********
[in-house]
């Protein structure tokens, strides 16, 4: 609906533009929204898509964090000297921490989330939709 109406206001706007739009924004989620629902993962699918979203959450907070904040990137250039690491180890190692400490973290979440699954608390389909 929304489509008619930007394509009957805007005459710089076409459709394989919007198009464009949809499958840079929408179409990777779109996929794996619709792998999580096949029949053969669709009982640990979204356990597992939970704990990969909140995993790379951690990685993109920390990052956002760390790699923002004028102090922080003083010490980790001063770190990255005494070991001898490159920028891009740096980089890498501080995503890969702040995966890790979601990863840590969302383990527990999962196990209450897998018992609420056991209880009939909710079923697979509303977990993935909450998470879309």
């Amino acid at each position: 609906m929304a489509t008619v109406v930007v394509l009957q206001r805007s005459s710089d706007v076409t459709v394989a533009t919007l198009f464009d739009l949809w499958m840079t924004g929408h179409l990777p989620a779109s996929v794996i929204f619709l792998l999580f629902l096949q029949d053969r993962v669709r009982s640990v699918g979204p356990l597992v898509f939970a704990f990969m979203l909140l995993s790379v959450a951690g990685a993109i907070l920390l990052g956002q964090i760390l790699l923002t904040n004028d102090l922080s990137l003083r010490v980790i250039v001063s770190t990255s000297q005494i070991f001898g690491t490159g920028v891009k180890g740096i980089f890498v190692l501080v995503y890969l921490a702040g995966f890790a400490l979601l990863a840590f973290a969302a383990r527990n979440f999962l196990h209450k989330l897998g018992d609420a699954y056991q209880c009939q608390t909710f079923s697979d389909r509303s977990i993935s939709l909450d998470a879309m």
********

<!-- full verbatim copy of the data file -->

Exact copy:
[in-house]
């Protein structure tokens, strides 16, 4: 609906533009929204898509964090000297921490989330939709 109406206001706007739009924004989620629902993962699918979203959450907070904040990137250039690491180890190692400490973290979440699954608390389909 929304489509008619930007394509009957805007005459710089076409459709394989919007198009464009949809499958840079929408179409990777779109996929794996619709792998999580096949029949053969669709009982640990979204356990597992939970704990990969909140995993790379951690990685993109920390990052956002760390790699923002004028102090922080003083010490980790001063770190990255005494070991001898490159920028891009740096980089890498501080995503890969702040995966890790979601990863840590969302383990527990999962196990209450897998018992609420056991209880009939909710079923697979509303977990993935909450998470879309």
């Amino acid at each position: 609906m929304a489509t008619v109406v930007v394509l009957q206001r805007s005459s710089d706007v076409t459709v394989a533009t919007l198009f464009d739009l949809w499958m840079t924004g929408h179409l990777p989620a779109s996929v794996i929204f619709l792998l999580f629902l096949q029949d053969r993962v669709r009982s640990v699918g979204p356990l597992v898509f939970a704990f990969m979203l909140l995993s790379v959450a951690g990685a993109i907070l920390l990052g956002q964090i760390l790699l923002t904040n004028d102090l922080s990137l003083r010490v980790i250039v001063s770190t990255s000297q005494i070991f001898g690491t490159g920028v891009k180890g740096i980089f890498v190692l501080v995503y890969l921490a702040g995966f890790a400490l979601l990863a840590f973290a969302a383990r527990n979440f999962l196990h209450k989330l897998g018992d609420a699954y056991q209880c009939q608390t909710f079923s697979d389909r509303s977990i993935s939709l909450d998470a879309m």